Eyes Wide Shut and the Lacanian Real

by Slavoj Zizek

Excerpt taken from The Fright of Real Tears: Krzysztof Kieslowski Between Theory and Post Theory, by Slavoj Zizek, London: BFI Publishing, 2001, pp. 173 - 175. All Rights Reserved

In the summer of 2000, a disturbing advertising poster was displayed in all large German towns: it depicted a girl in her late teens in a sitting position, holding a TV remote control in her right hand, staring at the spectators with a resigned and, at the same time, provocative gaze; her skirt did not fully cover her slightly spread thighs, so that one could clearly perceive the dark patch between them. This large photo was accompanied by the words ‘Kauf mich!’ (‘Buy me!’). So what was this poster advertising? On closer inspection, it was clear that it had nothing whatsoever to do with sexuality: it endeavored to solicit young people to play the stock market and buy shares. The double entendre on which its effect relied was that the first impression, according to which we, the spectators, were interpellated to buy the young girl herself (ostensibly for sexual favors), was supplanted by the ‘true’ message: she is the one who is doing the buying, not the one who is for sale. Of course, the efficiency of the poster relied on the initial sexual ‘misunderstanding’ which, although it was subsequently supplanted, continued to reverberate even when one discerned the ‘true’ meaning. This is sexuality in psychoanalysis: not the ultimate point of reference, but the detour of an initial misunderstanding which continues to reverberate even after we reach the ‘true’, asexual meaning.

One of the anti-antifeminist prejudices against Lacan concerns his alleged claim that, since desire and Law are two facets of one and same thing, so that the symbolic Law, far from preventing desire, is constitutive of it, only a man – being entirely integrated into the symbolic Law – can fully desire, while a woman is condemned to the hysterical ‘desire to desire’. Such a reading misses Lacan’s point: desire, at its most radical, is a reflexive ‘desire to desire’. However, what one is tempted to do is to supplement this thesis with its quasi-symmetrical opposite concerning fantasy: only a woman can fully fantasise, while a man is condemned to the ultimately futile ‘fantasising about fantasy’. Recall Stanley Kubrick’s Eyes Wide Shut (1999): it is only Nicole Kidman’s fantasy that truly is a fantasy, while Tom Cruise’s fantasy is a reflexive fake, a desperate attempt to artificially recreate/reach the fantasy, a fantasising triggered by the traumatic encounter of the Other’s fantasy, a desperate attempt to answer the enigma of the Other’s fantasy: what was the fantasized scene/encounter that so deeply marked her? What Cruise does on his adventurous night is to go on a kind of window-shopping trip for fantasies: each situation in which he finds himself can be read as a realized fantasy – firstly the fantasy of being the object of the passionate love interest of his patient’s daughter; then the fantasy of encountering a kind prostitute who doesn’t even want money from him; then the encounter with the weird Serb (?) owner of the mask rental store who is also a pimp for his juvenile daughter; finally, the big orgy in the suburban villa. This accounts for the strangely subdued, statuesque, ‘impotent’ even, character of the scene of the orgy in which his adventure finds its culmination. What many a critic dismissed as the film’s ridiculously aseptic and out-of-date depiction of the orgy works to its advantage, pointing towards the paralysis of the hero’s ‘capacity to fantasise’. This also accounts for the efficiency of the shot of Nicole Kidman sleeping, with the mask at her side, on her husband’s pillow: in this version of ‘death and the maiden’, she effectively ‘steals his dreams’, being coupled with his mask, which stands for his fantasmatic spectral double. And, finally, this also fully vindicates the apparently vulgar conclusion of the film, when, after he confesses his nightly adventure to her, i.e. after they are both confronted with the excess of their fantasising, Kidman – upon ascertaining that now they are fully awakened, back into the day, and that, if not forever, at least for a long time, they will stay there, keeping the fantasy at bay – tells him that they must do something as soon as possible. ‘What?’ he asks, and her answer is: ‘Fuck.’ End of film, final credits.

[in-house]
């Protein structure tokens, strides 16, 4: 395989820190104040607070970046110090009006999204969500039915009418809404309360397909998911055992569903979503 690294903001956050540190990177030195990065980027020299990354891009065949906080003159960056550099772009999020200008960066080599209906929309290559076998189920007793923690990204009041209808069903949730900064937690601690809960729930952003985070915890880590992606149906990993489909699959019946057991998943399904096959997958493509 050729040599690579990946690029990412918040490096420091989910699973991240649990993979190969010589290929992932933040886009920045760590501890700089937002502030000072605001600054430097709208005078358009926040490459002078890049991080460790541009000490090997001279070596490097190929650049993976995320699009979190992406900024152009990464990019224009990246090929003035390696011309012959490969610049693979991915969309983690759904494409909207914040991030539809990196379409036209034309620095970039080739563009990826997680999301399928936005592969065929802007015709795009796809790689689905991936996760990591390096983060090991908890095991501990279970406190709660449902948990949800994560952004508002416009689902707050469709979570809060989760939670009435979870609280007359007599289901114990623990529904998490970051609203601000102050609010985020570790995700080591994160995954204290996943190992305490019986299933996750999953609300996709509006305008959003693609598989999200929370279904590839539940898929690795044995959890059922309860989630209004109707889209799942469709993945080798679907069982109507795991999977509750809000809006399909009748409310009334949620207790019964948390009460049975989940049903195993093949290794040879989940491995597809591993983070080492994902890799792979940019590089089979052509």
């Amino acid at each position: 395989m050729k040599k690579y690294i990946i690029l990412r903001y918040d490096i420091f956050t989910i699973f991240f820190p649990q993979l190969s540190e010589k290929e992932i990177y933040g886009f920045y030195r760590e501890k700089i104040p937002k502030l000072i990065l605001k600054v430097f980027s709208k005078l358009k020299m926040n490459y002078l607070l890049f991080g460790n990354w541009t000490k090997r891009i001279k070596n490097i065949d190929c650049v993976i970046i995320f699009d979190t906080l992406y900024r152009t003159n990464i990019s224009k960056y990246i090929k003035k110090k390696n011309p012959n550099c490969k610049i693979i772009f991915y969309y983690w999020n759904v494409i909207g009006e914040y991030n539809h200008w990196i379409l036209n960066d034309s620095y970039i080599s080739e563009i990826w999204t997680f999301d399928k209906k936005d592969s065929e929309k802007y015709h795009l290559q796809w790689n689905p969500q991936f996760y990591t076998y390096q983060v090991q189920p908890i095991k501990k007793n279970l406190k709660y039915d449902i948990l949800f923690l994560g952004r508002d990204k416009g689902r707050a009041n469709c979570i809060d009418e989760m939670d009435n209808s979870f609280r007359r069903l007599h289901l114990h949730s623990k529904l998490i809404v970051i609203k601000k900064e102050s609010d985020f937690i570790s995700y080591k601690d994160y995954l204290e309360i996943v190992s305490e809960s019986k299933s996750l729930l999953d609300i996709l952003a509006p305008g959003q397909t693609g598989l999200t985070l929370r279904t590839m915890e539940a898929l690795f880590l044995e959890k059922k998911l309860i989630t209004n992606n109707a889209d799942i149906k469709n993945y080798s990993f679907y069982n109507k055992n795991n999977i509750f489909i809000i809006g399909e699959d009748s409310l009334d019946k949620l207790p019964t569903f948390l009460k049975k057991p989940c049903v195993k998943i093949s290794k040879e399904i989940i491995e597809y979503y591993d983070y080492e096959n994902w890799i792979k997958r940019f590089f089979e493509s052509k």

The nature of the passage a l’acte as the false exit, as the way to avoid confronting the horror of the fantasmatic netherworld, was never so abruptly stated in a film: far from providing them with a real-life bodily satisfaction that would render superfluous all empty fantasising, the passage to the act is rather presented as a stopgap, as a desperate preventive measure aimed at keeping at bay the spectral netherworld of fantasies. It is as if her message is: let’s fuck as soon as possible in order to stifle the thriving fantasies, before they overwhelm us again. Lacan’s quip about awakening into reality as an escape from the Real encountered in the dream holds more than anywhere apropos of the sexual act itself: we do not dream about fucking when we are not able to do it – rather, we fuck in order to escape and stifle the excess of the dream that would otherwise overwhelm us.